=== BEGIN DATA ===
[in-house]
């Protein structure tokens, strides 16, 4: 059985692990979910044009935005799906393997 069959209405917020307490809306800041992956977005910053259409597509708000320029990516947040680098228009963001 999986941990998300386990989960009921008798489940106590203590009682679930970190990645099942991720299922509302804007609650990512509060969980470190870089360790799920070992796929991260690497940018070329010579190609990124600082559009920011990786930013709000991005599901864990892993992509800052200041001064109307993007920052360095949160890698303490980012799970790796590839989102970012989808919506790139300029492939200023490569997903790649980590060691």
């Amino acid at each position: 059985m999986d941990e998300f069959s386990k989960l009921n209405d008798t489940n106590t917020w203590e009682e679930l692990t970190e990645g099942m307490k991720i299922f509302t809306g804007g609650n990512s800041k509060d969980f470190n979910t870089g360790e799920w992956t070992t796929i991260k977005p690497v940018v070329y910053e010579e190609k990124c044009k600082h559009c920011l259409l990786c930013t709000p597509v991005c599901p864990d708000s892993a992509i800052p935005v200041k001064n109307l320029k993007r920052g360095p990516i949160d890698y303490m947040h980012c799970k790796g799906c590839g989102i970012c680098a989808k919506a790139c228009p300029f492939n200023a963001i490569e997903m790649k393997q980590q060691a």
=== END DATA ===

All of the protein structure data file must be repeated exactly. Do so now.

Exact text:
[in-house]
């Protein structure tokens, strides 16, 4: 059985692990979910044009935005799906393997 069959209405917020307490809306800041992956977005910053259409597509708000320029990516947040680098228009963001 999986941990998300386990989960009921008798489940106590203590009682679930970190990645099942991720299922509302804007609650990512509060969980470190870089360790799920070992796929991260690497940018070329010579190609990124600082559009920011990786930013709000991005599901864990892993992509800052200041001064109307993007920052360095949160890698303490980012799970790796590839989102970012989808919506790139300029492939200023490569997903790649980590060691």
């Amino acid at each position: 059985m999986d941990e998300f069959s386990k989960l009921n209405d008798t489940n106590t917020w203590e009682e679930l692990t970190e990645g099942m307490k991720i299922f509302t809306g804007g609650n990512s800041k509060d969980f470190n979910t870089g360790e799920w992956t070992t796929i991260k977005p690497v940018v070329y910053e010579e190609k990124c044009k600082h559009c920011l259409l990786c930013t709000p597509v991005c599901p864990d708000s892993a992509i800052p935005v200041k001064n109307l320029k993007r920052g360095p990516i949160d890698y303490m947040h980012c799970k790796g799906c590839g989102i970012c680098a989808k919506a790139c228009p300029f492939n200023a963001i490569e997903m790649k393997q980590q060691a």